Tuesday, February 23, 2010

Who taught you to love books?

Who taught you to love books?

My Uncle Phil. And it is a bit of a long story, so first, here is a portion of the last (and one of the few) letter I wrote to him. He passed away a few weeks afterwords.
Because of you, I love to read. And this is the big one Uncle Phil. This is the biggest one of all. I can still remember going to your parent’s place when you were cleaning it out. You let me dad and I pick through some things and gave us a paper bag full of old books. It was some old series called The Hardy Boys. At the time I loved how they smelled more than the idea of reading them, but as I began to read them, my life changed. I found I loved to read. I could escape from the real world and solve mysteries. I began collecting more of the series. And along the way I discovered other books were out there that I liked to read. Books with dragons, magic, and heroes. I couldn’t tell you how many books I’ve read since the day I left with that paper bag. But I can tell you I had fun reading them. And the best part of all, my daughter loves to read now. At the age of five she still struggles with words, but I can see that look in her eye when she sits down with a book. It’s the same look I had when I started reading The Hardy Boys.
Now, some background on Uncle Phil. I usually tell people he married my aunt just because I like to see them make funny faces. So I will back up even more to give a bit more history behind the man.

Uncle Phil was born, well, a long time before I was. His parents were nice from the stories I have heard and they were both very intelligent people. Uncle Phil married my mother's sister, Diana. Uncle Phil and Aunt Diana were (and still are) the source of many good stories in my life. Whenever I traveled to, from, or through Chicago, there was always time taken out for a visit to their house in Homewood. A house I can still remember quite distinctly. Diana and Phil were the powerhouse on my mother's side of the family. I do not know if it was their personality, their grace, or something supernatural, but you could always count on having a great time there.

So when Uncle Phil's parents passed away, it was a sad time for him. And on one of our many trips west, my father and I stopped as usual at the "Diana & Phil Rest Stop." Uncle Phil was kind enough to take us both to his parent's apartment where he essentially let us browse through their stuff to see if there was anything we wanted. While I am sure everything that Phil and the rest of his family wanted was already taken, it still felt wonderful (and awkward) to be invited to somebody's house to pick through their stuff. It was like an estate sale where everything was free.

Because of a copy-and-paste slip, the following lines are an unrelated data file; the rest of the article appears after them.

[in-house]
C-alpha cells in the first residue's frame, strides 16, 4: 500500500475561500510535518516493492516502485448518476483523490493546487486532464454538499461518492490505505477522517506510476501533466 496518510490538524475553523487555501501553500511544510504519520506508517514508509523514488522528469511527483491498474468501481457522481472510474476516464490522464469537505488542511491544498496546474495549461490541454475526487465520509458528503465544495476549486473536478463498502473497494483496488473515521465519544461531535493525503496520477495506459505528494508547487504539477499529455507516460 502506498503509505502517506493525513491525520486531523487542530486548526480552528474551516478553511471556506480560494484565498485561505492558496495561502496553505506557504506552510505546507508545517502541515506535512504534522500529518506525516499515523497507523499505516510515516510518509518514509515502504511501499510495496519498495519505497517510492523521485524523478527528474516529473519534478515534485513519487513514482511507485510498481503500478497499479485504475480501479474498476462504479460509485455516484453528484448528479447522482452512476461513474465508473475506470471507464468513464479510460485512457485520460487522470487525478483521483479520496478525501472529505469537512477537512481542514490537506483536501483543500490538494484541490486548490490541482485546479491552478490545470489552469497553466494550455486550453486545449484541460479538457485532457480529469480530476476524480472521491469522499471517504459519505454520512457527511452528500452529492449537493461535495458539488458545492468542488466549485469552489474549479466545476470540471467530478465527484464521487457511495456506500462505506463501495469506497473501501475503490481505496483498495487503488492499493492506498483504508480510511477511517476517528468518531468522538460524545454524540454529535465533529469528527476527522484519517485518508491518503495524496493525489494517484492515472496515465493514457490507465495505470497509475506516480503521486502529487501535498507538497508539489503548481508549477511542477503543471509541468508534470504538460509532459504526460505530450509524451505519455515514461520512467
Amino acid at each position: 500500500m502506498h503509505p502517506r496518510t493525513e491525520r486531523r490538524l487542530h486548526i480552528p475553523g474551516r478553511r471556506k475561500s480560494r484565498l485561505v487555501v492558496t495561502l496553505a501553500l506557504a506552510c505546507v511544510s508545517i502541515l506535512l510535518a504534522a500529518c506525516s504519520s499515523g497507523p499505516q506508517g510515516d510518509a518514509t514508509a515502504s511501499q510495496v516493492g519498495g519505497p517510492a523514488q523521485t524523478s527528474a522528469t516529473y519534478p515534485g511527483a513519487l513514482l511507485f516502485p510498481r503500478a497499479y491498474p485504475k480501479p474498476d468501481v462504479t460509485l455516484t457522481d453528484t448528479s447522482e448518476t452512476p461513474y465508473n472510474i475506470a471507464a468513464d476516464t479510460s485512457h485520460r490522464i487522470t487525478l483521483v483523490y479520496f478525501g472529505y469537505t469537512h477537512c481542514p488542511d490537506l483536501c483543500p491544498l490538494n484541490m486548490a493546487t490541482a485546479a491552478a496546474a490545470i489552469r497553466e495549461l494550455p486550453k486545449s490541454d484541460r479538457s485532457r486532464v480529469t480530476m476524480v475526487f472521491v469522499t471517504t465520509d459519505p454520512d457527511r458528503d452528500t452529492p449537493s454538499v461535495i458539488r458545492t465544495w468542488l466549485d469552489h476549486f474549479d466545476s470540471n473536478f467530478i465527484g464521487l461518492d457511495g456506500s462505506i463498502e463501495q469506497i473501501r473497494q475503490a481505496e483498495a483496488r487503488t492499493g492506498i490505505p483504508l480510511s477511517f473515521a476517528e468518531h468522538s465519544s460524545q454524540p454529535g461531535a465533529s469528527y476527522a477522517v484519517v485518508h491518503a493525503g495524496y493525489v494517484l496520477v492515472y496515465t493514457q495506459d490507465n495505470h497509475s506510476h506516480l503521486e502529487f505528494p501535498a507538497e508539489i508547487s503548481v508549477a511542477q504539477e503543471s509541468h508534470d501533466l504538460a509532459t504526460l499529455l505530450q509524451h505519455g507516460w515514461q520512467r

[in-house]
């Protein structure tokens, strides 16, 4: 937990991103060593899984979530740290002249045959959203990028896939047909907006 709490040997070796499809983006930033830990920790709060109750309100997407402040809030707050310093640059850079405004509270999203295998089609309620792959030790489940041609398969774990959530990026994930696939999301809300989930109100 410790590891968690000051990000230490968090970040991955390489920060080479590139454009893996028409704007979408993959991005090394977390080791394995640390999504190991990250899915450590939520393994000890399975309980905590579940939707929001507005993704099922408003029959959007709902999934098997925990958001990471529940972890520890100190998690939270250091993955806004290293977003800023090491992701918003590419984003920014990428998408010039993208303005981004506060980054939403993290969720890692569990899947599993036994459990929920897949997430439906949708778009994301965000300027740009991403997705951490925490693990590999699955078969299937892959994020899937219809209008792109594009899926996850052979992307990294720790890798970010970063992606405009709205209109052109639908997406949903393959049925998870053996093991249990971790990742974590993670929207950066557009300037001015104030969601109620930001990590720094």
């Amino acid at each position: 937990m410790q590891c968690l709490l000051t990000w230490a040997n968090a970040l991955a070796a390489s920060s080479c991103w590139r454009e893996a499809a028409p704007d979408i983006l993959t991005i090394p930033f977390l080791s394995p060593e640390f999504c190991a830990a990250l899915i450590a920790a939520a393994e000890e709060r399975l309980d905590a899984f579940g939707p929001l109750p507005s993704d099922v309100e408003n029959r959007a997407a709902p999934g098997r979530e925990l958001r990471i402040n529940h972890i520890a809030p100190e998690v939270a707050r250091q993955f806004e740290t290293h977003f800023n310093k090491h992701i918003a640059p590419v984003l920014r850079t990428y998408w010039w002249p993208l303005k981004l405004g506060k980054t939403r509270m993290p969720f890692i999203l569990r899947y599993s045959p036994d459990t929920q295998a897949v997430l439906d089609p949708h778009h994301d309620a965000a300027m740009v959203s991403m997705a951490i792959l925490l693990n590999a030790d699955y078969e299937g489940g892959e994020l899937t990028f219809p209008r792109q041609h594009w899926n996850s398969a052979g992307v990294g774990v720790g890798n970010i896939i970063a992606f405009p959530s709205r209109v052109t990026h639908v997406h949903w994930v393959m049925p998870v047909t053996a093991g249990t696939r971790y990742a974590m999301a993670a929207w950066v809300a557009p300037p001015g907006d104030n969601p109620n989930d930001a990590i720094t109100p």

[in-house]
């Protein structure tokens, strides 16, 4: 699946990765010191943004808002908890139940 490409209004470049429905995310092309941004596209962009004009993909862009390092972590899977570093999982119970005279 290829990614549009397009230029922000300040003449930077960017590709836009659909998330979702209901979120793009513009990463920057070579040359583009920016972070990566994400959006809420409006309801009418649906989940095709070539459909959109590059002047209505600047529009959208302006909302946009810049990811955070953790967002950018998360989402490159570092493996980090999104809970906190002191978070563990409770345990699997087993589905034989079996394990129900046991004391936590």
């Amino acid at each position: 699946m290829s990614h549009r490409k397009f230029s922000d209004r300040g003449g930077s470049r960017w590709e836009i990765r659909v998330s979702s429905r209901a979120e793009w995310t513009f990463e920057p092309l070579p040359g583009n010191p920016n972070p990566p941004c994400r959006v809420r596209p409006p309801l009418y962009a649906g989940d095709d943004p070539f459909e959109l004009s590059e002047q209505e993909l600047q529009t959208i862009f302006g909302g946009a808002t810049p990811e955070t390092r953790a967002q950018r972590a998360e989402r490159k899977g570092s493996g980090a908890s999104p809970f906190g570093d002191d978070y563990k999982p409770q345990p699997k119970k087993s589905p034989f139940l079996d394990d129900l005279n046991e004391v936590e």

One of those items I picked to take home, somewhat reluctantly, was a set of musty books. Something called the Hardy Boys. To this day, I still love that smell of musty, old books. And to this day, I still love to read (even though my Kindle does not smell musty).

As time passed, Aunt Diana passed. Uncle Phil remarried to the ex-wife of my mother's brother. So the in-laws (or "outlaws" as Uncle Phil liked to say) got married. For me, it was no big deal. They were still "Aunt" and "Uncle," they were just married. I am sure others thought differently.

And that is the story of Uncle Phil. Although he impacted my life beyond teaching me to love reading, he will still be missed. But I am glad I can find him again whenever I want simply by reading a book.

The UFO Team has several photos of Uncle Phil, but seeing as his death is still fairly recent, I have refrained from showing them as well as disclosing his full name.

- Numerous facts were gathered from the private Richard Family Estate collection. These facts span numerous sources of information and contain genealogical data, photos, and newspaper articles.

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